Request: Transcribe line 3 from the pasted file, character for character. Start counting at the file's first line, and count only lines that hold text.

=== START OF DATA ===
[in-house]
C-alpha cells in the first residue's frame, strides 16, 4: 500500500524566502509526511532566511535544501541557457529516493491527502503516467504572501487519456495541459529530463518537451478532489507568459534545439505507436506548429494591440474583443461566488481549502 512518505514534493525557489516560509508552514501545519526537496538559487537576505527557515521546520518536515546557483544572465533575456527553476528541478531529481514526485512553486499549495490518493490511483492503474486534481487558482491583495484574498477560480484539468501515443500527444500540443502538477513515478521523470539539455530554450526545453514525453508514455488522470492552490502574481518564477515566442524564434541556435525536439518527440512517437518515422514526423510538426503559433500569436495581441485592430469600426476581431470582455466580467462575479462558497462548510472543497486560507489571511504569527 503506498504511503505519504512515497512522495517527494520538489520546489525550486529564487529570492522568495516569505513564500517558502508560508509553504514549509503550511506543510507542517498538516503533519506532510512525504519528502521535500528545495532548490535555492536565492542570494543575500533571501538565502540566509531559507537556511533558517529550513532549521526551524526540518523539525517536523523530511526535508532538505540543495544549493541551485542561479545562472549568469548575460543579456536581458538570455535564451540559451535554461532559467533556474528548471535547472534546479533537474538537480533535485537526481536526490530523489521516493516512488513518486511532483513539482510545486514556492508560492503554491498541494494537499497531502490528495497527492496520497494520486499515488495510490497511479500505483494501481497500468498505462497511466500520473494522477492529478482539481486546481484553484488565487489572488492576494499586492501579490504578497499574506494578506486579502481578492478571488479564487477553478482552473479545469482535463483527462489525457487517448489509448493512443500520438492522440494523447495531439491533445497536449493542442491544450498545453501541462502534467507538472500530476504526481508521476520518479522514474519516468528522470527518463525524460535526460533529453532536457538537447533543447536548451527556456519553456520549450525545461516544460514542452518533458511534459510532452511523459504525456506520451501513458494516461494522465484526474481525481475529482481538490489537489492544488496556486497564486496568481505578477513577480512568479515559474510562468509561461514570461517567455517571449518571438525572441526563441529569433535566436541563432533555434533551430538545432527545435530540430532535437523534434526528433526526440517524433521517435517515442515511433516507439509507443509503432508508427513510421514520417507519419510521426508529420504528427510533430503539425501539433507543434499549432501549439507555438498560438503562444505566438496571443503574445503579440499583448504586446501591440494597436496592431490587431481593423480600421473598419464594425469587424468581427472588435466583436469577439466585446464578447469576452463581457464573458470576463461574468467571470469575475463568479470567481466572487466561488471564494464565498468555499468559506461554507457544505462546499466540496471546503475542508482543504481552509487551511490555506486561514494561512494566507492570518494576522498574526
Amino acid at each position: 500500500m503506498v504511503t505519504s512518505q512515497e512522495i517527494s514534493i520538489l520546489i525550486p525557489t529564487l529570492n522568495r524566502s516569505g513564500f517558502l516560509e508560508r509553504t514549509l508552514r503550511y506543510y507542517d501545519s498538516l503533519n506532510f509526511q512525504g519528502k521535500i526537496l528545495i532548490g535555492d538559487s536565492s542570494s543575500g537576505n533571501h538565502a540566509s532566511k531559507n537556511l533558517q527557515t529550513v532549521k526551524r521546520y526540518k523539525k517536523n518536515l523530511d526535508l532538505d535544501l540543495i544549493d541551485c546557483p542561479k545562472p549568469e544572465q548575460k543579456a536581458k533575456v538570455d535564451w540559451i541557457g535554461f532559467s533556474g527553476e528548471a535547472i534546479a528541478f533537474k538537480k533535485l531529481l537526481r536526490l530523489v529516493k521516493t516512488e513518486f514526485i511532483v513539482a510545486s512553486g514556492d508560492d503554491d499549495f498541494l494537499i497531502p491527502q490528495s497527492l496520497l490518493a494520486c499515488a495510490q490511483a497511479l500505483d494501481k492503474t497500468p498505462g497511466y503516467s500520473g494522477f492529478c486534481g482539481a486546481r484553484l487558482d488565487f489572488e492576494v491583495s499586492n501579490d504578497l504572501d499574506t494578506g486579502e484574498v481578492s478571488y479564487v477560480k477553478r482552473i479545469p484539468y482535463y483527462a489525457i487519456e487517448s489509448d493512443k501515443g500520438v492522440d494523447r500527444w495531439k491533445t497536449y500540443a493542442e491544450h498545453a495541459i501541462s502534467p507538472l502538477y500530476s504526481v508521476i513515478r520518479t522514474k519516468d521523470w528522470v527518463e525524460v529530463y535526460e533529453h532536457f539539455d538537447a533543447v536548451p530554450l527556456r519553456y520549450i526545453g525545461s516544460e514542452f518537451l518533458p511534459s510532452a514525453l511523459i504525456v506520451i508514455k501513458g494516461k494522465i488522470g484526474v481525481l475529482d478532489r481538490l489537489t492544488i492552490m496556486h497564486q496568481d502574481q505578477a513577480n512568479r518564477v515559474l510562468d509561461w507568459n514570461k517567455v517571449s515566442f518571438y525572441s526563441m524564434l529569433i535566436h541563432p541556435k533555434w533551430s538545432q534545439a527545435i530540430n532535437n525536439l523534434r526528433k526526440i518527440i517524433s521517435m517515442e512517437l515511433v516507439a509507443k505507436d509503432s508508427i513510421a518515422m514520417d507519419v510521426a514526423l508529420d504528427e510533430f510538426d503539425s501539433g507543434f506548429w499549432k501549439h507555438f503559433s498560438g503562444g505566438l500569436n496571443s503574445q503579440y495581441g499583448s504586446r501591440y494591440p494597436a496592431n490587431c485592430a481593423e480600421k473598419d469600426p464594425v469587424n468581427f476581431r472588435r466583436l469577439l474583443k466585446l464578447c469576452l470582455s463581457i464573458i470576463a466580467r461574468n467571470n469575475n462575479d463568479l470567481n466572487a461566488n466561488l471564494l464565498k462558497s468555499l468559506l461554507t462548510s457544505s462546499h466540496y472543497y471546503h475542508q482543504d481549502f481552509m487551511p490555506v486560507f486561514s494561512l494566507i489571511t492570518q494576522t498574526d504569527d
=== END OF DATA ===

Amino acid at each position: 500500500m503506498v504511503t505519504s512518505q512515497e512522495i517527494s514534493i520538489l520546489i525550486p525557489t529564487l529570492n522568495r524566502s516569505g513564500f517558502l516560509e508560508r509553504t514549509l508552514r503550511y506543510y507542517d501545519s498538516l503533519n506532510f509526511q512525504g519528502k521535500i526537496l528545495i532548490g535555492d538559487s536565492s542570494s543575500g537576505n533571501h538565502a540566509s532566511k531559507n537556511l533558517q527557515t529550513v532549521k526551524r521546520y526540518k523539525k517536523n518536515l523530511d526535508l532538505d535544501l540543495i544549493d541551485c546557483p542561479k545562472p549568469e544572465q548575460k543579456a536581458k533575456v538570455d535564451w540559451i541557457g535554461f532559467s533556474g527553476e528548471a535547472i534546479a528541478f533537474k538537480k533535485l531529481l537526481r536526490l530523489v529516493k521516493t516512488e513518486f514526485i511532483v513539482a510545486s512553486g514556492d508560492d503554491d499549495f498541494l494537499i497531502p491527502q490528495s497527492l496520497l490518493a494520486c499515488a495510490q490511483a497511479l500505483d494501481k492503474t497500468p498505462g497511466y503516467s500520473g494522477f492529478c486534481g482539481a486546481r484553484l487558482d488565487f489572488e492576494v491583495s499586492n501579490d504578497l504572501d499574506t494578506g486579502e484574498v481578492s478571488y479564487v477560480k477553478r482552473i479545469p484539468y482535463y483527462a489525457i487519456e487517448s489509448d493512443k501515443g500520438v492522440d494523447r500527444w495531439k491533445t497536449y500540443a493542442e491544450h498545453a495541459i501541462s502534467p507538472l502538477y500530476s504526481v508521476i513515478r520518479t522514474k519516468d521523470w528522470v527518463e525524460v529530463y535526460e533529453h532536457f539539455d538537447a533543447v536548451p530554450l527556456r519553456y520549450i526545453g525545461s516544460e514542452f518537451l518533458p511534459s510532452a514525453l511523459i504525456v506520451i508514455k501513458g494516461k494522465i488522470g484526474v481525481l475529482d478532489r481538490l489537489t492544488i492552490m496556486h497564486q496568481d502574481q505578477a513577480n512568479r518564477v515559474l510562468d509561461w507568459n514570461k517567455v517571449s515566442f518571438y525572441s526563441m524564434l529569433i535566436h541563432p541556435k533555434w533551430s538545432q534545439a527545435i530540430n532535437n525536439l523534434r526528433k526526440i518527440i517524433s521517435m517515442e512517437l515511433v516507439a509507443k505507436d509503432s508508427i513510421a518515422m514520417d507519419v510521426a514526423l508529420d504528427e510533430f510538426d503539425s501539433g507543434f506548429w499549432k501549439h507555438f503559433s498560438g503562444g505566438l500569436n496571443s503574445q503579440y495581441g499583448s504586446r501591440y494591440p494597436a496592431n490587431c485592430a481593423e480600421k473598419d469600426p464594425v469587424n468581427f476581431r472588435r466583436l469577439l474583443k466585446l464578447c469576452l470582455s463581457i464573458i470576463a466580467r461574468n467571470n469575475n462575479d463568479l470567481n466572487a461566488n466561488l471564494l464565498k462558497s468555499l468559506l461554507t462548510s457544505s462546499h466540496y472543497y471546503h475542508q482543504d481549502f481552509m487551511p490555506v486560507f486561514s494561512l494566507i489571511t492570518q494576522t498574526d504569527d